Maps have always been produced. Think of a stick carving lines in damp mud or sand, the detail being passed orally. Later those details were often written into charters. I came one upon such example recently while viewing a YouTube rendition of a 1981 BBC history programme In Search of Athelstan led by a young Michael Wood full of hands-on enthusiasm.

For a bit of context, Athelstan was the grandson of King Alfred the Great. It was Athelstan who, in the 900s, made his grandfather’s dream of a united England a reality. As kings did in those and later days, he rewarded his supporters with estates of land. Between 25-32mins into the programme, Michael Wood walks the boundary of one such estate by following the wording of its charter alongside a modern Ordnance Survey map of the area. The fact that he still could, over 1,000 years later, is at first nothing short of miraculous, even down to pointing to listed hedgerows and named streams. Yet is it?

I find the Mappa Mundi in Hereford Cathedral awe-inspiring, even though I’ve not yet laid eyes on it in person. Dating from around 1300, it is believed to be the largest medieval map still in existence (1.59 x 1.34 metres / 64 x 52 inches). Inked on a single piece of calfskin, it shows the world as it was then understood.

Christian maps of this era always place Jerusalem at the centre and the east at the top, but once you get your eye in the detail is spectacular and very recognisable. Britain is at the bottom left. 

Check out the digital version HERE, and be sure to highlight the colour-enhanced version showing how bright it would have looked when first commissioned. There is also a 15 minute explanatory video from History West Midlands fronted by an image of the beautiful Hereford Cathedral, itself dating from 1079.

Not all maps were undertaken by the great and the good. When I was a Native American re-enactor I saw reproductions of powder horns engraved with topographical maps, mostly river systems, for use by trappers known as Mountain Men.

They weren’t the only people who used this type of utility map. Left is an image of a powder horn dating from the American Revolutionary War showing a map of Charlestown and Boston, including named wharfes and gun batteries, which belonged to a British soldier, “E.B.” of His Majesty’s 47th Foot.

Along with handily dating it, 1775, “E.B.” added the inscription A Pox on rebels in ther crymes. Not a man to cross, then. Perhaps he didn’t want to be there.

Map reproduction is courtesy of the Norman B. Leventhal Map Center at the Boston Public Library, where close-ups of this image and others can be viewed HERE.

The most modern, and a map that never fails to impress, comes from the International Space Station showing planet Earth. YouTube has a number of real-time and time-lapse runs. I’ve chosen one at random. May you find it very, very restful and glad you're living now and able to view it.

All images are reproduced via Creative Commons licensing.

8 March 2018

Read an Ebook Week: 50% Off!

It's Read An Ebook Week and I have three titles subscribed via Smashwords.com which offers its titles in both mobi format for Kindle and ePub format for Kobo, Nook, iBooks, etc. Use the coupon code RAE50 at the checkout to get 50% off - which is $4.50 for the Torc of Moonlight Books1-3 boxed set.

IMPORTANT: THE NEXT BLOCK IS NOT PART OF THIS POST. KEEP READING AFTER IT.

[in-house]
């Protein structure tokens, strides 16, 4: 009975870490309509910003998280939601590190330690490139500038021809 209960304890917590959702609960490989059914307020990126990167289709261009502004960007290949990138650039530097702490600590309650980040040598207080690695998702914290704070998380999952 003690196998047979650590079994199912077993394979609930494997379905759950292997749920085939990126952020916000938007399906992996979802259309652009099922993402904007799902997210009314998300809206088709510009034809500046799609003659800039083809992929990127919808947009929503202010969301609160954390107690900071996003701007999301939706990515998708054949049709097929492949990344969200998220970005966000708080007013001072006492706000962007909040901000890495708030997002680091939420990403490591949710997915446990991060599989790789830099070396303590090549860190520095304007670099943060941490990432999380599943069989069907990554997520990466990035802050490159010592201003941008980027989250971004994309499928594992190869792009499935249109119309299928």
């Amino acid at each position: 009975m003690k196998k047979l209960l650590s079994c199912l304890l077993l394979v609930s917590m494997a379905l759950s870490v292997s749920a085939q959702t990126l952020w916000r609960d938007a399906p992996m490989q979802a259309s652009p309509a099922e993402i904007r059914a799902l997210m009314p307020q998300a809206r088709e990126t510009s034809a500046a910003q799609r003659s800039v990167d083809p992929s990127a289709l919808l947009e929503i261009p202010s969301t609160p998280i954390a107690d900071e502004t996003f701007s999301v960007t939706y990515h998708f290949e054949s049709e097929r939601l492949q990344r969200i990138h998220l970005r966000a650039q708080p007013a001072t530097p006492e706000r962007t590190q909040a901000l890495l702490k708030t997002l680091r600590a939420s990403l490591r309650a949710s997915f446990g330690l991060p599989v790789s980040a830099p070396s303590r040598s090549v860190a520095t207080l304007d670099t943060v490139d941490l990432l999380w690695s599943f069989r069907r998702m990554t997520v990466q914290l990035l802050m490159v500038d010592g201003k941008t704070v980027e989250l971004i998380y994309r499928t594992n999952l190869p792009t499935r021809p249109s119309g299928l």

Grab it while you can. Read An Ebook Week finishes on Saturday 10th March.

Direct links:
Torc of Moonlight Boxed set   ¦   The Paintings chiller   ¦   Reading A Writer's Mind writer's guide


3 March 2018

#Writing Research: Using Weather Crises For Insight

If you've been living in the United Kingdom this past week you can't have missed the unseasonally severe weather conditions, dubbed The Beast From The East because the originating air currents are from Russian Siberia. During the last couple of days Storm Emma, originating offshore of Portugal, has streamed north to interact with it. It's been a "fun" time of blizzards, gale-force winds whipping lying snow into a whiteout, people trapped inside their vehicles, airports closed, power outages, the sea freezing...

But as the week progressed, the media quit its ever-escalating shrieks of horror and instead concentrated on the good deeds ordinary people did for one another: hospital staff walking miles to be on-shift, farmers working 12 hours straight using their field equipment to dig vehicles out of snowdrifts and open impassable rural roads, 4x4 drivers ferrying medical staff and meals-on-wheels to vulnerable people, members of an orchestra stranded in a hotel finding a wedding party, also stranded, and offering to play at their wedding. As the snippets came in it provided a wealth of "what if...?" scenarios for fiction writers.

One of the BBC's environmental TV programmes - Winter Watch - posed the question "How do the current conditions stack against those of the Big Freeze of 1963?", and showed a grainy black & white programme from the period. Having found it on YouTube I offer it above. It makes fascinating watching, its unintentional detail providing a mine of information for a writer. For those too young to remember, it was a time of very few homes with central heating, just a coal fire in a single room, no double-glazing, and everyone seemed to smoke.

The storms, though, were a mirror of today, starting with high winds from the far east of Europe then being met by a storm from the south. However, The Beast From The East we are promised will have passed by Monday; the Big Freeze of 1963 lasted two months.